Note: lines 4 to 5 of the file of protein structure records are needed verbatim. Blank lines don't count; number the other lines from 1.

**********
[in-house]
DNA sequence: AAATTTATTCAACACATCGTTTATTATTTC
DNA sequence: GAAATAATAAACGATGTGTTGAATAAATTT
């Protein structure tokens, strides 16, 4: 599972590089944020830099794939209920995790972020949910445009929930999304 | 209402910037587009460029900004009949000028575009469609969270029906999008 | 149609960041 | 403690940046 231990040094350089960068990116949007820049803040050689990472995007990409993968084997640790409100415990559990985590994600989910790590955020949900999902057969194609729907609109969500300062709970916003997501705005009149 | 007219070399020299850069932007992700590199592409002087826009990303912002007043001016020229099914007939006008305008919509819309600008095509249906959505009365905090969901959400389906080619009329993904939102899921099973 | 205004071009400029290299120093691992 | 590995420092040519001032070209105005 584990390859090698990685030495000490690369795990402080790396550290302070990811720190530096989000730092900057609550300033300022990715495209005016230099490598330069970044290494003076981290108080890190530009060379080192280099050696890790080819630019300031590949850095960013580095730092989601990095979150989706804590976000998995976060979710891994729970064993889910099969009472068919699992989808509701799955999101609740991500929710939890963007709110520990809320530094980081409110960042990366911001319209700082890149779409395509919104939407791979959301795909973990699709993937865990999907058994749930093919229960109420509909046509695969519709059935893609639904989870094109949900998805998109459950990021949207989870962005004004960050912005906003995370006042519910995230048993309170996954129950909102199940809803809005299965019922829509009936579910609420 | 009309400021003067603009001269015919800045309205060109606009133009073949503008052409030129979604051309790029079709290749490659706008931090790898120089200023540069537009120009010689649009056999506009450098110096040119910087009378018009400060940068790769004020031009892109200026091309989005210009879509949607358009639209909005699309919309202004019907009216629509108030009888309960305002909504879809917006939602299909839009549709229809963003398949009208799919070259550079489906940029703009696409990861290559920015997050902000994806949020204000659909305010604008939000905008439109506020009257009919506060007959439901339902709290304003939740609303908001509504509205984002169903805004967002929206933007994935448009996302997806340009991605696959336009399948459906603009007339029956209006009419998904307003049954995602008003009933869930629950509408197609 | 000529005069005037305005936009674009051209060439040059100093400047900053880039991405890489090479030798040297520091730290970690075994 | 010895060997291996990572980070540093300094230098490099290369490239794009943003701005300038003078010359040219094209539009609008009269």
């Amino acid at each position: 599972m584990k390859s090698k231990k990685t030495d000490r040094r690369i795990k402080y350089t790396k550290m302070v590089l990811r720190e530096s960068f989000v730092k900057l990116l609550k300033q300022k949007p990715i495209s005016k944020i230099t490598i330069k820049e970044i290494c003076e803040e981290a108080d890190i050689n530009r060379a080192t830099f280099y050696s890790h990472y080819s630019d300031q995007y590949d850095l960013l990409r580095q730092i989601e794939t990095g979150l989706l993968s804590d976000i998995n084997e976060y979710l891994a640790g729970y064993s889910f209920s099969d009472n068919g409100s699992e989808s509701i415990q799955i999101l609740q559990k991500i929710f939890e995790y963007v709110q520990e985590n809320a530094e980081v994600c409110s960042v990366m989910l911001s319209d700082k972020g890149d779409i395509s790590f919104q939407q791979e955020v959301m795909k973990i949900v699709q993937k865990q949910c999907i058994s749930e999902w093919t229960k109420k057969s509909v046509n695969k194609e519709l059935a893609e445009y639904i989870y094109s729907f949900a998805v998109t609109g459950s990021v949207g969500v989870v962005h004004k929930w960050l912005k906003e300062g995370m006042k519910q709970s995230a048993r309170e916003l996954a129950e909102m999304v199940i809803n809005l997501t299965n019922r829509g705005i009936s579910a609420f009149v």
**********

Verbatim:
């Protein structure tokens, strides 16, 4: 599972590089944020830099794939209920995790972020949910445009929930999304 | 209402910037587009460029900004009949000028575009469609969270029906999008 | 149609960041 | 403690940046 231990040094350089960068990116949007820049803040050689990472995007990409993968084997640790409100415990559990985590994600989910790590955020949900999902057969194609729907609109969500300062709970916003997501705005009149 | 007219070399020299850069932007992700590199592409002087826009990303912002007043001016020229099914007939006008305008919509819309600008095509249906959505009365905090969901959400389906080619009329993904939102899921099973 | 205004071009400029290299120093691992 | 590995420092040519001032070209105005 584990390859090698990685030495000490690369795990402080790396550290302070990811720190530096989000730092900057609550300033300022990715495209005016230099490598330069970044290494003076981290108080890190530009060379080192280099050696890790080819630019300031590949850095960013580095730092989601990095979150989706804590976000998995976060979710891994729970064993889910099969009472068919699992989808509701799955999101609740991500929710939890963007709110520990809320530094980081409110960042990366911001319209700082890149779409395509919104939407791979959301795909973990699709993937865990999907058994749930093919229960109420509909046509695969519709059935893609639904989870094109949900998805998109459950990021949207989870962005004004960050912005906003995370006042519910995230048993309170996954129950909102199940809803809005299965019922829509009936579910609420 | 009309400021003067603009001269015919800045309205060109606009133009073949503008052409030129979604051309790029079709290749490659706008931090790898120089200023540069537009120009010689649009056999506009450098110096040119910087009378018009400060940068790769004020031009892109200026091309989005210009879509949607358009639209909005699309919309202004019907009216629509108030009888309960305002909504879809917006939602299909839009549709229809963003398949009208799919070259550079489906940029703009696409990861290559920015997050902000994806949020204000659909305010604008939000905008439109506020009257009919506060007959439901339902709290304003939740609303908001509504509205984002169903805004967002929206933007994935448009996302997806340009991605696959336009399948459906603009007339029956209006009419998904307003049954995602008003009933869930629950509408197609 | 000529005069005037305005936009674009051209060439040059100093400047900053880039991405890489090479030798040297520091730290970690075994 | 010895060997291996990572980070540093300094230098490099290369490239794009943003701005300038003078010359040219094209539009609008009269």
């Amino acid at each position: 599972m584990k390859s090698k231990k990685t030495d000490r040094r690369i795990k402080y350089t790396k550290m302070v590089l990811r720190e530096s960068f989000v730092k900057l990116l609550k300033q300022k949007p990715i495209s005016k944020i230099t490598i330069k820049e970044i290494c003076e803040e981290a108080d890190i050689n530009r060379a080192t830099f280099y050696s890790h990472y080819s630019d300031q995007y590949d850095l960013l990409r580095q730092i989601e794939t990095g979150l989706l993968s804590d976000i998995n084997e976060y979710l891994a640790g729970y064993s889910f209920s099969d009472n068919g409100s699992e989808s509701i415990q799955i999101l609740q559990k991500i929710f939890e995790y963007v709110q520990e985590n809320a530094e980081v994600c409110s960042v990366m989910l911001s319209d700082k972020g890149d779409i395509s790590f919104q939407q791979e955020v959301m795909k973990i949900v699709q993937k865990q949910c999907i058994s749930e999902w093919t229960k109420k057969s509909v046509n695969k194609e519709l059935a893609e445009y639904i989870y094109s729907f949900a998805v998109t609109g459950s990021v949207g969500v989870v962005h004004k929930w960050l912005k906003e300062g995370m006042k519910q709970s995230a048993r309170e916003l996954a129950e909102m999304v199940i809803n809005l997501t299965n019922r829509g705005i009936s579910a609420f009149v």